Movement ecology of white-tailed deer in the central Appalachians of West Virginia
Campbell, Tyler Adam
MetadataShow full item record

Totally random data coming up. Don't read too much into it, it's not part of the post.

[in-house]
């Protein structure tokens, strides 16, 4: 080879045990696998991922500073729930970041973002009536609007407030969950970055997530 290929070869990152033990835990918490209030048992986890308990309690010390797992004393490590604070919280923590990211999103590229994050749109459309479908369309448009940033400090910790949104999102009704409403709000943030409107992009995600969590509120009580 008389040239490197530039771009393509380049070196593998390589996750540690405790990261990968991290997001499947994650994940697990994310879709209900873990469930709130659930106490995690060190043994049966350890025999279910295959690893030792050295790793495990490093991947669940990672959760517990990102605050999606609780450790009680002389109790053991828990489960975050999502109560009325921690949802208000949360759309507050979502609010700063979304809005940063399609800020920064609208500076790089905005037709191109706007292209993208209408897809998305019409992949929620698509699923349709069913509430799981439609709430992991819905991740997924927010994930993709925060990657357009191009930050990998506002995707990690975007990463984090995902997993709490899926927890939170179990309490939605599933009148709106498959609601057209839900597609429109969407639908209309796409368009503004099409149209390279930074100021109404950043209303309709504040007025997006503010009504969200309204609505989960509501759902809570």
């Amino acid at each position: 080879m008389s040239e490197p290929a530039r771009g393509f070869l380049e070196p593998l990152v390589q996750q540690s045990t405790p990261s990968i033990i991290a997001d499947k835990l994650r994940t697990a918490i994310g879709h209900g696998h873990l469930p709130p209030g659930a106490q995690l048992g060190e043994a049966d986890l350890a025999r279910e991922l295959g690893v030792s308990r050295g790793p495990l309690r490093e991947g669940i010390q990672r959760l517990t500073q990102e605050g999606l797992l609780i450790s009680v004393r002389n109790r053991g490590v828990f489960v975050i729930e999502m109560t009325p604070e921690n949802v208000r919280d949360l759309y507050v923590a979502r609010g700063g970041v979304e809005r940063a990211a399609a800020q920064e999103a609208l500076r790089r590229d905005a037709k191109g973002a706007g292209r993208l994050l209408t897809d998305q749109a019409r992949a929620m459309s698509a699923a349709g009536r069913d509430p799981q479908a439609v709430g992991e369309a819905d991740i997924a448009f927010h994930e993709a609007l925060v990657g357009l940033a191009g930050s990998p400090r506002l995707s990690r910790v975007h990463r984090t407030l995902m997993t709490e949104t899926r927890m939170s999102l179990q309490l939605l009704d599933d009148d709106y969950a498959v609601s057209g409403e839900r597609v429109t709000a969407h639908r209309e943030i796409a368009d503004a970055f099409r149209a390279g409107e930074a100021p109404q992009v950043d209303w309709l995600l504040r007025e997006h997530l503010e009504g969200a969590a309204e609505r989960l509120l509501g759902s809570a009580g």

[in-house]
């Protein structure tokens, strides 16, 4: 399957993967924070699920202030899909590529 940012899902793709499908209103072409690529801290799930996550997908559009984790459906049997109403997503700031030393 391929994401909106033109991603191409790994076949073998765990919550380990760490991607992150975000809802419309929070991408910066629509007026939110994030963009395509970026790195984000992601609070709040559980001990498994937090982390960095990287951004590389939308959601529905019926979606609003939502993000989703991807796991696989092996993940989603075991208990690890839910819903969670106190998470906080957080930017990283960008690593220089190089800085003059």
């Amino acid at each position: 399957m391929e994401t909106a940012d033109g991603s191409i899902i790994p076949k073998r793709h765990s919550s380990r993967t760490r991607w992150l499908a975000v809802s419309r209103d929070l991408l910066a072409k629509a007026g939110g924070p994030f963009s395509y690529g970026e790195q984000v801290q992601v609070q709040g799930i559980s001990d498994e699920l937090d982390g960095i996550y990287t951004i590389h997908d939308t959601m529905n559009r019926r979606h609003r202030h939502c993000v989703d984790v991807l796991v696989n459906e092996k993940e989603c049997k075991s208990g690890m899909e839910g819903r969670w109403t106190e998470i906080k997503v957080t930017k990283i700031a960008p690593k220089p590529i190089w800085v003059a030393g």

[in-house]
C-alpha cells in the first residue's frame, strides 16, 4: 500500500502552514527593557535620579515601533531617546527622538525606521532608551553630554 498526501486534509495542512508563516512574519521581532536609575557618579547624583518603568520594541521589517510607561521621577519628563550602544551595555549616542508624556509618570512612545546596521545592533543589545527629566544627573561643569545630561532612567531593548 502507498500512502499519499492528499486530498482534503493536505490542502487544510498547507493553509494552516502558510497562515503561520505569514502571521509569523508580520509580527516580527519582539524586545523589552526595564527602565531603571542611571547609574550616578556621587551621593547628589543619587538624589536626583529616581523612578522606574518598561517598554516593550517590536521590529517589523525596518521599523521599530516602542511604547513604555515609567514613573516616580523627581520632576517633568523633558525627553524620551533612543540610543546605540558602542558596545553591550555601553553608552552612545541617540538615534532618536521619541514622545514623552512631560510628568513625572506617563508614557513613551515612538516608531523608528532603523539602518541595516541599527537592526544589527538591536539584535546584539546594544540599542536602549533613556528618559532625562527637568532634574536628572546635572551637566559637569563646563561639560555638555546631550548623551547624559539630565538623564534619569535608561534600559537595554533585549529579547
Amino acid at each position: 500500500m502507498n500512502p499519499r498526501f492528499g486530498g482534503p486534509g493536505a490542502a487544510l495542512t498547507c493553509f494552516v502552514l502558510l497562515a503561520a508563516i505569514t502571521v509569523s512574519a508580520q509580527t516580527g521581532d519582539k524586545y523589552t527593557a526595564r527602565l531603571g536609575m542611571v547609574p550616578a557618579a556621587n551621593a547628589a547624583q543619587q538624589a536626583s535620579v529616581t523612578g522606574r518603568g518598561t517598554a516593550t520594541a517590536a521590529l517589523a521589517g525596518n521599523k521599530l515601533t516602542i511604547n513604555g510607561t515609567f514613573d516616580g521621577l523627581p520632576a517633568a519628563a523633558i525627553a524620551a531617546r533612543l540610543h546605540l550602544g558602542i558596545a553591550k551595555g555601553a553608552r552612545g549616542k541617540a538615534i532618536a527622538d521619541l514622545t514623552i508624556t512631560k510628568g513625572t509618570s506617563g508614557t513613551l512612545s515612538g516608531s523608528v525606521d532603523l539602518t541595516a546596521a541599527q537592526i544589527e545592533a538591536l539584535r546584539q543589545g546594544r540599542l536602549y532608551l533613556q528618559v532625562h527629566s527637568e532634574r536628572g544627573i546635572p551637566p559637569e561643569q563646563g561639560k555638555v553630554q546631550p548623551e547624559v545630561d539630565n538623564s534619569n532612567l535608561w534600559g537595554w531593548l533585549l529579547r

Ecologists and natural resource managers recognize that white-tailed deer (Odocoileus virginianus) can alter processes in forested ecosystems. Data about potential solutions to these ecological problems are limited. Several studies have proposed a non-traditional approach to managing locally abundant white-tailed deer populations. However, outside of the proposing authors, localized management has received little scientific evaluation. Herein, I present baseline white-tailed deer movement data to help assess the feasibility of using localized management to enhance forest regeneration in the central Appalachians. I used Clover traps and rocket nets to capture white-tailed deer during the winters of 1999-2002 on the MeadWestvaco Wildlife and Ecosystem Research Forest (MWWERF) in West Virginia. I captured 343 deer; females were the dominant sex class, comprising 76% of all captures. Adult male deer were notably scarce, representing only 2% of all captures. Using radio-telemetry, I monitored the movements of 148 female and 43 male deer during April 1999-July 2002. Adult female winter home range size was larger than summer or fall. Female deer were philopatric, with home range and core area overlap being less in fall than summer or winter. Dispersal occurred in 1 of 28 (3.6%) fawns and no female deer =1 year old dispersed. Yearling male annual mortality rates for human-induced and natural mortality were 0.63 (SD = 0.09) and 0.12 (SD = 0.12), respectively. Within yearling females, annual mortality rates for human-induced and natural mortality were 0.09 (SD = 0.06) and 0.05 (SD = 0.03), respectively. To assess deer impacts to forest regeneration processes, I sampled 810 1-m 2 plots in or adjacent to regenerating clearcuts. Plots in the adjacent mature forest had less woody browse than clearcut plots. Elevation (wi = 0.823) and distance to mature forest (wi =0.177) were more important than site index and plot-type in predicting browsing pressure in regenerating clearcuts. The survival, mortality, capture, and reproductive data I observed are characteristic of a population shaped by moderate fawn recruitment and excessive harvest of yearling male deer. I recommend a reduction in female deer to promote forest regeneration and maximize biodiversity in this region. I believe this can best be achieved by liberalizing antlerless harvest regulations, through hunter education, and through corporate landowner incentive programs. Behaviors of female white-tailed deer on the MWWERF meet the a priori assumptions of localized management. I assert that experimental manipulations based on localized management concepts could be applicable in high-density herds in the central Appalachians.